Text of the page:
Steam canning is just a pressure cooker and is only recommended for high acid foods. I don't think Borsht is one of those so you would still need to use a water bath.

Water canner is a better and safer choice.

If you want to keep the house cooler then maybe an outside cooker would work.
All my passwords are protected by amnesia!
rustled
Buddha of the Board
Posts: 15894
Joined: Dec 26th, 2010, 12:47 pm

Re: What are you canning?

Post by rustled »

Bsuds wrote:Steam canning is just a pressure cooker and is only recommended for high acid foods. I don't think Borsht is one of those so you would still need to use a water bath.

Water canner is a better and safer choice.

If you want to keep the house cooler then maybe an outside cooker would work.

That sounded backwards to me, Bsuds. I used a pressure canner for years - did lots of wild game and fish in both jars and tin cans. I thought maybe I remembered it wrong or something had changed, so I went looking:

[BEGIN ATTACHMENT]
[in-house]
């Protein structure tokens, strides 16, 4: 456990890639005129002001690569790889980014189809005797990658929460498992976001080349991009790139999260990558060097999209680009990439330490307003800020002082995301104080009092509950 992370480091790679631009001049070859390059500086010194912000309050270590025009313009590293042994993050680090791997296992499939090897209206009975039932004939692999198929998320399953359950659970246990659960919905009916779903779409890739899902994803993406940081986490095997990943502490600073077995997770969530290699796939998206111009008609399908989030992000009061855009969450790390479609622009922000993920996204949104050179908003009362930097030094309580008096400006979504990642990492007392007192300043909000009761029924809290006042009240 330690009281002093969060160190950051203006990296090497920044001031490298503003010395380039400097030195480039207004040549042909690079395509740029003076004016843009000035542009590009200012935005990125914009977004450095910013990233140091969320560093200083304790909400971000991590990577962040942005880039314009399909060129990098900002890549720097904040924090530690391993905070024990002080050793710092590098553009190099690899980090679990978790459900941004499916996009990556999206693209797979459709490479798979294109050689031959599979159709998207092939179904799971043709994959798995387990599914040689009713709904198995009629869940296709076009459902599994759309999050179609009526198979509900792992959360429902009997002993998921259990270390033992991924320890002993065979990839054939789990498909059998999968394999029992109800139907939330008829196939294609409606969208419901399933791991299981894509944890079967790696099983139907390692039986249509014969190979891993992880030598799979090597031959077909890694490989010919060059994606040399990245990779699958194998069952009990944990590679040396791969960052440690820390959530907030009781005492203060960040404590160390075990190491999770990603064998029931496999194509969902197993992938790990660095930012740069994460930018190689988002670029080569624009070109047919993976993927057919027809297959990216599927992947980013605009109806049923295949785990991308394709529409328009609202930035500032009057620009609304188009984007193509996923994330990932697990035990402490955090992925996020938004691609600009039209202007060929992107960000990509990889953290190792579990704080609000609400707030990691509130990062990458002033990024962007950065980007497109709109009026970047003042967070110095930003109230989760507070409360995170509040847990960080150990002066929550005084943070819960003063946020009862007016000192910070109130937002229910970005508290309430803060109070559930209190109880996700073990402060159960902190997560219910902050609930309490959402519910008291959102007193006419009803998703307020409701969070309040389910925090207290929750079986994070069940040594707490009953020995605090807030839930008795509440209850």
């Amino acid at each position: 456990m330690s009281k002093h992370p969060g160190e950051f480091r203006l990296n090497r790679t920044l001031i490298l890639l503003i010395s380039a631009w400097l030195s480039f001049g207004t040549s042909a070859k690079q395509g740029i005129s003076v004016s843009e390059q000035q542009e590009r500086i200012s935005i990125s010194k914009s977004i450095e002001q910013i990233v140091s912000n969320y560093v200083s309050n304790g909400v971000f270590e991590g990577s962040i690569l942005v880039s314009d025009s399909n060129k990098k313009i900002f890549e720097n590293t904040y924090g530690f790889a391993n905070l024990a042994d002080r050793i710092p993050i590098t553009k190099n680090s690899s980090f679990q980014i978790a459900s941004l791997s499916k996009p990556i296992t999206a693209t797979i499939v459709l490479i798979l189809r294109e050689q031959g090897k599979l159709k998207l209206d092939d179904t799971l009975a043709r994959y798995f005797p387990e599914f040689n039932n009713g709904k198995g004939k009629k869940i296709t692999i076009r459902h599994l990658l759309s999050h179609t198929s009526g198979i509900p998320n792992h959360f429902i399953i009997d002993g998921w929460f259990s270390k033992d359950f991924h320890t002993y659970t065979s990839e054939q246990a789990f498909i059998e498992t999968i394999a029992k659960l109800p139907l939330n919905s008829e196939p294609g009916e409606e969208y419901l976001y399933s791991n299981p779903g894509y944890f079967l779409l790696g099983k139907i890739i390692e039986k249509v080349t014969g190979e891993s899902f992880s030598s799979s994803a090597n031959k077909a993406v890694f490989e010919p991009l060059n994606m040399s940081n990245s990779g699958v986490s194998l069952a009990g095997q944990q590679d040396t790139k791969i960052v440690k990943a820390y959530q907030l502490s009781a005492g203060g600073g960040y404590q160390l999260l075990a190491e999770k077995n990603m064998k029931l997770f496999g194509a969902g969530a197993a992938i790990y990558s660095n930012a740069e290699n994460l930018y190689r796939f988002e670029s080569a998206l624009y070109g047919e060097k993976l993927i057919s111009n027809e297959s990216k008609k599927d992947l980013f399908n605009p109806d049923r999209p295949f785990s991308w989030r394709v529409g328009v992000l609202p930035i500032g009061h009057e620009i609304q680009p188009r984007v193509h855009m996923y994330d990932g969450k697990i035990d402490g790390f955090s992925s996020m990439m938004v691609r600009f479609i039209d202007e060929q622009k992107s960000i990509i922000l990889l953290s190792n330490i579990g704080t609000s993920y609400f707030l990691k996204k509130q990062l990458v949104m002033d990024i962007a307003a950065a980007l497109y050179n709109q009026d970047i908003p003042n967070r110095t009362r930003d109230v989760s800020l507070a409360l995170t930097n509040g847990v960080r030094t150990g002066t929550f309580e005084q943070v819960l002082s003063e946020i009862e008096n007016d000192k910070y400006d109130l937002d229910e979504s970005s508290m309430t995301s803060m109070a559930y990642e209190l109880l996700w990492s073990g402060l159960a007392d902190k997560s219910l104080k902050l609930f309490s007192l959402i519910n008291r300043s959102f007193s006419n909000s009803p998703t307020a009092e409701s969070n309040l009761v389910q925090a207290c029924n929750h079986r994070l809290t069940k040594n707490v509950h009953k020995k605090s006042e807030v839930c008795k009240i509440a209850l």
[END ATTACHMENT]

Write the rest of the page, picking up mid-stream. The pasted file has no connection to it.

If you want to can unpickled vegetables, soup stocks, beans, or any non-acidic food, you’ve got to use a special piece of equipment called a pressure canner.

Other foods, including fruit, sweet preserves, and pickles can be safely canned in a boiling water bath without special equipment.
https://www.thespruceeats.com/pressure- ... 0equipment.


I had the double-decker version. As I recall, the pressure canner didn't make a huge difference in reducing the heat in the kitchen. An outdoor kitchen could help, but you'd have to be out there in the heat monitoring the pressure canner.

Handy chart:
https://extension.umn.edu/preserving-an ... ence-chart

I did can fish in a water bath canner before I bought the steam processor, but I wouldn't recommend it. Steam canning seems to refer to a different process. (My former mother-in-law used to can fish in the oven. Scary.)
More:
https://nchfp.uga.edu/how/can_home.html

Happy canning, y'all!
Ideology...gives evil-doing its long-sought justification and gives the evildoer the necessary steadfastness and determination...[it] is the social theory which helps to make his actions seem good instead of bad in his own and others' eyes...
-Solzhenitsyn
seewood
Lord of the Board
Posts: 4156
Joined: May 29th, 2013, 2:08 pm

Re: What are you canning?